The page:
“Expenses have been projected on a 3 to 5 percent increase for many of the items with some items projected to remain the same or increase slightly at the indicated rate,” according to the report. “Utility costs are expected to rise uniformly over the period.”

The following projects are expected in the 2013-2014 fiscal year: Water Scada System, $135,000; new well site development, $50,000; repaint 750,000-gallon ground storage tank, $230,000; cap two existing wells, $25,000 for a total of $340,000.

Wastewater rates

“It is recommended that a sewer rate should be established that will generate enough revenue to pay the expenses in the budget without the need to transfer from other sources”, according to the report. “A total of $417,917 must be generated from the rates. Projected revenue from the rates during the current fiscal year is about $251,750, creating a budget shortfall of approximately $166,000.”

Current wastewater/sewer rates in Hawarden are:

Base charge (no water), $14; first 1,200 CF per 100 CF, $0.50; next 2,500 per 100 CF, $0.45; next 7,500 per 100 CF, $0.40 and all over 11,200 CF per 100 CF, $0.25.

A possible increase for wastewater rates: Base charge (no water), $17.60; first 1,200 CF per 100 CF, $1.50; next 2,500 per 100 CF, $1.25; next 7,500 per 100 CF, $1 and all over 11,200 CF per 100 CF, $0.50.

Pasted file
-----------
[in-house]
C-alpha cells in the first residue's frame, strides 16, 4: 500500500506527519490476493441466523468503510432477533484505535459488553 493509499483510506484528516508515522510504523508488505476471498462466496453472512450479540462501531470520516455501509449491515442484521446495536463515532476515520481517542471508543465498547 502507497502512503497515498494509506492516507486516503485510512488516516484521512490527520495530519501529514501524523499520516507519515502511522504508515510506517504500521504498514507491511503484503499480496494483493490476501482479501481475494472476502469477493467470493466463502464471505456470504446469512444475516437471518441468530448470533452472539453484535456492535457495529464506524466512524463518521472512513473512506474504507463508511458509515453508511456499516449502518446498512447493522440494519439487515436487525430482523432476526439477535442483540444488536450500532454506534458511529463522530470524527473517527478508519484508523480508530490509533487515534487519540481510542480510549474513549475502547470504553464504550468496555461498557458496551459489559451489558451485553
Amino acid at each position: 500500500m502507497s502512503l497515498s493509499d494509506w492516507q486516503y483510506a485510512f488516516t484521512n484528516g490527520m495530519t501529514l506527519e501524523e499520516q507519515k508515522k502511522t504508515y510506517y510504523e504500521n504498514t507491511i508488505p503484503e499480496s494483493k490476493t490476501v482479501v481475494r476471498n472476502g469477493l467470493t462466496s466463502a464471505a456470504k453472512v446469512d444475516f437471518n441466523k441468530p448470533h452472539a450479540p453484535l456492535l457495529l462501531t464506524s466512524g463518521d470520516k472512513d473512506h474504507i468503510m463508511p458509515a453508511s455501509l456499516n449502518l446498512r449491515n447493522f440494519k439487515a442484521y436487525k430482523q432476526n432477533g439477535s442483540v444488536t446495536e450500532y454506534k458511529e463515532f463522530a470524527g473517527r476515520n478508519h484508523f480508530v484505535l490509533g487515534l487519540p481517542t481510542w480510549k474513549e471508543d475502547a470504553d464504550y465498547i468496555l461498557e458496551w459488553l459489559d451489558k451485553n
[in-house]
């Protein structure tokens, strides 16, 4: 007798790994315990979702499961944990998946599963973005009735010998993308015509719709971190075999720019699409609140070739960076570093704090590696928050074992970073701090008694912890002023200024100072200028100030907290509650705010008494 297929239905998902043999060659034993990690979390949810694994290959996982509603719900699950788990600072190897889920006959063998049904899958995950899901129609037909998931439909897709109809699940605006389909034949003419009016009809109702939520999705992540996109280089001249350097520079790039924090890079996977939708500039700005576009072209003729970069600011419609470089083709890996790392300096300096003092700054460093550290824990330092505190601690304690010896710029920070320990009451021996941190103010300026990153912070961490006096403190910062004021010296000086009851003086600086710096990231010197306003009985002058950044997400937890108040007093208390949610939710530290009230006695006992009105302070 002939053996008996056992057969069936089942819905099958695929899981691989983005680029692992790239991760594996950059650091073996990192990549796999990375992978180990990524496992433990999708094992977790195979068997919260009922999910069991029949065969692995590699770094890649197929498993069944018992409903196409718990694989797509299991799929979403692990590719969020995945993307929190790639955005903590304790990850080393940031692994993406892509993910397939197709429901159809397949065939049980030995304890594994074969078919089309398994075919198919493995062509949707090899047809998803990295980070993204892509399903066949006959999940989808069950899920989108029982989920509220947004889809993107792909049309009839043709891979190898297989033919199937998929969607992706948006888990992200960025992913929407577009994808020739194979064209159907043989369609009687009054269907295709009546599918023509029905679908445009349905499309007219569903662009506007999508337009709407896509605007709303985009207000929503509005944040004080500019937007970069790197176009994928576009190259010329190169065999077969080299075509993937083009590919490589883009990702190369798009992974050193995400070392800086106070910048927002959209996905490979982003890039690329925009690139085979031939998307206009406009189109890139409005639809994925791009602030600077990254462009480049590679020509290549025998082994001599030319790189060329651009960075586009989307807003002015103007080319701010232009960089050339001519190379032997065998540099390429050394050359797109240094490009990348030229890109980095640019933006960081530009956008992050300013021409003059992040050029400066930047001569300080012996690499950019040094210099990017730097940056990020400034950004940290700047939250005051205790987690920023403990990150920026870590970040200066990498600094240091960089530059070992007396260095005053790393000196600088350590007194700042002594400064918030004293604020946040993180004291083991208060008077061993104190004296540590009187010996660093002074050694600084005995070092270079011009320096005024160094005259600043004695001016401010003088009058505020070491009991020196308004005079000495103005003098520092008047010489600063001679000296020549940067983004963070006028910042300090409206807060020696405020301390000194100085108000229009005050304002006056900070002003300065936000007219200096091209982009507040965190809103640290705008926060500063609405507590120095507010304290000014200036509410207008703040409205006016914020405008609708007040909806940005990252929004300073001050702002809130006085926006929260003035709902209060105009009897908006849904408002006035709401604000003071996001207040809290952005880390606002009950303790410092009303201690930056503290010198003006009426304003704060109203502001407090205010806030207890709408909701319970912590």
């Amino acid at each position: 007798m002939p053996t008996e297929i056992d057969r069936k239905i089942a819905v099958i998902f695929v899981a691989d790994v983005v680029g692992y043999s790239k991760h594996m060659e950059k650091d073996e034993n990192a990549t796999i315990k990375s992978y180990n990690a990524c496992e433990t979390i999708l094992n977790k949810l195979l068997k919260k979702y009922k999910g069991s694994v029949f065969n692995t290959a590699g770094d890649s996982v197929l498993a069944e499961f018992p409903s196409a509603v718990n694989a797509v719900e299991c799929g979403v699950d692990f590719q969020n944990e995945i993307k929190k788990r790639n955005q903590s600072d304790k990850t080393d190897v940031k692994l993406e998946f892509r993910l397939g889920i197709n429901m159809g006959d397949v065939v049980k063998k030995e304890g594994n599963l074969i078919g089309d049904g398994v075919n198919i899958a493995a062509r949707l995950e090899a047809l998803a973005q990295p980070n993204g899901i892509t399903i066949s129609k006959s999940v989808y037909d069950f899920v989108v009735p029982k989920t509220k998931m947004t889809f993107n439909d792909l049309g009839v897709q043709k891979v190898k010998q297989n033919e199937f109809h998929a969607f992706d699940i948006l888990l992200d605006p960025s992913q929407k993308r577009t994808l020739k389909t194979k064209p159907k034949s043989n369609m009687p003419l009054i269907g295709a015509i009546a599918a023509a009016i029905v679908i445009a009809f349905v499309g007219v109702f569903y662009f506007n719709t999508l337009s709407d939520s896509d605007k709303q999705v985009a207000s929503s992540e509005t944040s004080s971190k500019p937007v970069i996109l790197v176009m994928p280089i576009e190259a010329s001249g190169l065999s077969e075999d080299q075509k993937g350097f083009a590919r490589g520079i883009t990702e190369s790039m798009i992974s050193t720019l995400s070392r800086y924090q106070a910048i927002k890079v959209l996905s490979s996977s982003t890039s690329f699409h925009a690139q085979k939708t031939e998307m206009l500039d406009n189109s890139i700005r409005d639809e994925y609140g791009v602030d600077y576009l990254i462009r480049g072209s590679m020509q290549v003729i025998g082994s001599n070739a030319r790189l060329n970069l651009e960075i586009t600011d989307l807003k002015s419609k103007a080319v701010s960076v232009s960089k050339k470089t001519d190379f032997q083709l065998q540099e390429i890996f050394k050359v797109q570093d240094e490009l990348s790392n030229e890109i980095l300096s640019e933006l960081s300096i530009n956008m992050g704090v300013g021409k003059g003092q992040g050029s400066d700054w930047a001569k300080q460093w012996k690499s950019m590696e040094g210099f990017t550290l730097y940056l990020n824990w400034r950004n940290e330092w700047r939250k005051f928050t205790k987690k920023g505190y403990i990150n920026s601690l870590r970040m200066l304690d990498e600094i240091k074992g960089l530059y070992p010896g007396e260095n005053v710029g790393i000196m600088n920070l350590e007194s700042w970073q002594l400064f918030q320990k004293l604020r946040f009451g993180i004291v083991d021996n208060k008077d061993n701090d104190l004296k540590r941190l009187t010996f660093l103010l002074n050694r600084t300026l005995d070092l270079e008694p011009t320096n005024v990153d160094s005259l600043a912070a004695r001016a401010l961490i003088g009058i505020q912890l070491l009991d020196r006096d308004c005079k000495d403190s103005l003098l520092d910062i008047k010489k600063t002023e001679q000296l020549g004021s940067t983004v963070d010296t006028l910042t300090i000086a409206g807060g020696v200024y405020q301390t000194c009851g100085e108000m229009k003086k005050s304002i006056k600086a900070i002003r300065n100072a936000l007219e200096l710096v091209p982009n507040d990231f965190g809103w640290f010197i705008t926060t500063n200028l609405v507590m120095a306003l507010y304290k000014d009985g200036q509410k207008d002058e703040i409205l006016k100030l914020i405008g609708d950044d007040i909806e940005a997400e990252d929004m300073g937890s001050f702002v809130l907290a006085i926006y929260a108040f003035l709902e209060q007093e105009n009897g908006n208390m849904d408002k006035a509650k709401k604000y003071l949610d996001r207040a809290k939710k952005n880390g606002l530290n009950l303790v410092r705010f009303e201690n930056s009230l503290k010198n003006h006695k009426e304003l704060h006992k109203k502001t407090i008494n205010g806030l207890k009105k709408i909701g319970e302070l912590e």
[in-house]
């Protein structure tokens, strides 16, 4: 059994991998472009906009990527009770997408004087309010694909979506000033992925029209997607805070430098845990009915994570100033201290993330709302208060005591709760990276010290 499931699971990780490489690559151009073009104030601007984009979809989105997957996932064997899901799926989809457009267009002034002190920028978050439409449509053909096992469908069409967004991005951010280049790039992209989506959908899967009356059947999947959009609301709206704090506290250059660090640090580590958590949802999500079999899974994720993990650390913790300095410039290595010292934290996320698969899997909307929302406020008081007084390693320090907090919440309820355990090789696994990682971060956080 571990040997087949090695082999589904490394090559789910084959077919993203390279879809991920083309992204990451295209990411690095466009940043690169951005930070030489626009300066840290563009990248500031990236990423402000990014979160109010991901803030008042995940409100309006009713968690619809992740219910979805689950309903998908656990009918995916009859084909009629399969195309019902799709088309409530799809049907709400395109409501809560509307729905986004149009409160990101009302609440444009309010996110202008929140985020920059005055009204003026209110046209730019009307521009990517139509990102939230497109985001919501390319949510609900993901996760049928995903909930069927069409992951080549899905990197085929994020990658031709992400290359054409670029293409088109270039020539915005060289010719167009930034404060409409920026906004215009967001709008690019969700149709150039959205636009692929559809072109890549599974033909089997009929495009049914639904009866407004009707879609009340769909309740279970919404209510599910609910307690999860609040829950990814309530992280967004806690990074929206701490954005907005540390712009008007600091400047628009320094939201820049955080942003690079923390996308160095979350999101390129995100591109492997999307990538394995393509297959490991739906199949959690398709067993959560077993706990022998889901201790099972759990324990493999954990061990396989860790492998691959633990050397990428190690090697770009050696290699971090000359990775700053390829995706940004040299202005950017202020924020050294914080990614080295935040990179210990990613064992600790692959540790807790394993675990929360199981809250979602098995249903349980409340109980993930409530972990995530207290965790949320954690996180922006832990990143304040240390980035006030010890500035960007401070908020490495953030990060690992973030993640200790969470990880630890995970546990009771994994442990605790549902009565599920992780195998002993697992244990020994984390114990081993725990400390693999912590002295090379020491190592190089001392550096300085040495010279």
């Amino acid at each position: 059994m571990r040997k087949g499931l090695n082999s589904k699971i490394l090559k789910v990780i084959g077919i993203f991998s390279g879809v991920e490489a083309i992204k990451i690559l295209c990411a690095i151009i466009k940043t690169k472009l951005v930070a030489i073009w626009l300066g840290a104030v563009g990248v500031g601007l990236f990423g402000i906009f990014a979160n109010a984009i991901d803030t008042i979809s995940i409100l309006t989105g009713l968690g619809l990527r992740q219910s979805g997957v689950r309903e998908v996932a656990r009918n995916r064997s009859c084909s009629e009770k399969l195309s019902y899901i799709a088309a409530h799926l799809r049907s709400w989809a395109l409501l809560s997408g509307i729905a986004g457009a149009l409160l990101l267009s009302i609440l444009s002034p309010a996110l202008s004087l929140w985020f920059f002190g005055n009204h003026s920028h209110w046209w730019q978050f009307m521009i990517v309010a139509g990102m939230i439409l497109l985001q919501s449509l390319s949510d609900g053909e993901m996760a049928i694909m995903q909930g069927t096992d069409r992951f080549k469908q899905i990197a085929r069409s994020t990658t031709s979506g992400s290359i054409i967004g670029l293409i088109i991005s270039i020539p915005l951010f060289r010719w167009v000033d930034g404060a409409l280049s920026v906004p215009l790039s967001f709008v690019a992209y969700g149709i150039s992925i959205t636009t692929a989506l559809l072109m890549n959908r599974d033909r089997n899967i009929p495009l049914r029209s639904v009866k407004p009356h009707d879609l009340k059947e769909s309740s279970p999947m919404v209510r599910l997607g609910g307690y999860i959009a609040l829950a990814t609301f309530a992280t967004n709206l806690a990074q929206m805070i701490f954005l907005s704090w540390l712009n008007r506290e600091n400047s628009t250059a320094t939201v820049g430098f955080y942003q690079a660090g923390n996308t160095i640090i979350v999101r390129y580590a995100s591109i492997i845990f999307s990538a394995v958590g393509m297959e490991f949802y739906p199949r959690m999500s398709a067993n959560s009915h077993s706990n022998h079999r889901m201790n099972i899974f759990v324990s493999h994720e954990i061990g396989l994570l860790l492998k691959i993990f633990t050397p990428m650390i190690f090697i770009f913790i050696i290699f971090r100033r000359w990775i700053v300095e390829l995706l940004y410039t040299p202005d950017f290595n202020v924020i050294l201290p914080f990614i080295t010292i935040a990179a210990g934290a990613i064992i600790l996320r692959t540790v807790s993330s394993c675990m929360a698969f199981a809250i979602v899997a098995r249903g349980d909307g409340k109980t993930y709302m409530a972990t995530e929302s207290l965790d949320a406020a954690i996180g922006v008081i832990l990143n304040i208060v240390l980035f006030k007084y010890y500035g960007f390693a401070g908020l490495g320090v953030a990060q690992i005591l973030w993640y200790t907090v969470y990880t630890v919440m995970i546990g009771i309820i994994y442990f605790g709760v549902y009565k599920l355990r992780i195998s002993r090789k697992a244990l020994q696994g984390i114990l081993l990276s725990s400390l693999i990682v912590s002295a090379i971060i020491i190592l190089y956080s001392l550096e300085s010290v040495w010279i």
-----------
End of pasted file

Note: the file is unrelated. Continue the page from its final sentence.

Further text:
It is predicted the above possible increase would generate $416,872 annually.

In a separate letter, the I & S Group proposed the following:

• 200 CF (1,500 gallons of wastewater) is currently $15 per water bill. They recommend increasing it $5.60 to $20.60;

• 500 CF (3,750 gallons) is now $16.50 and with an $8.60 increase, it would be $25.10;

• 1,000 CF (7,500 gallons) is $19 and with a $13.60 increase, it will be $32.60; and

• 2,000 CF (14,960 gallons) costs $23.60 but with a $22 increase, it will cost $45.60 per month.

In the near future, there are two wastewater projects that are required: reline frog pond sewers at an anticipated cost of $34,000 and install new building roofs, $50,00 for a total projects’ cost of $184,000.

Stormwater System

Currently city officials use wastewater system funds to pay for stormwater system improvements and maintenance. It may be advantageous for city officials to consider implementing a stormwater utility fee in the future.

Conclusion

“The revenue is down from the years when the major industrial user, Iowa Lamb, generated $30,000 for the sewer department until it closed,” the report stated.

“The city will have to raise both water and wastewater rates to meet current and future budget levels.

“Rates could be increased substantially or the city can consider raising rates over a three-year period.

“Rates should be reviewed on an annual basis to determine if rate increases are providing the anticipated revenue,” said the I&S Group’s report. However, the letter recommended, “if rates are increased, revenue streams should be reviewed within six months and on an annual basis thereafter to determine if intended target goals are being met.”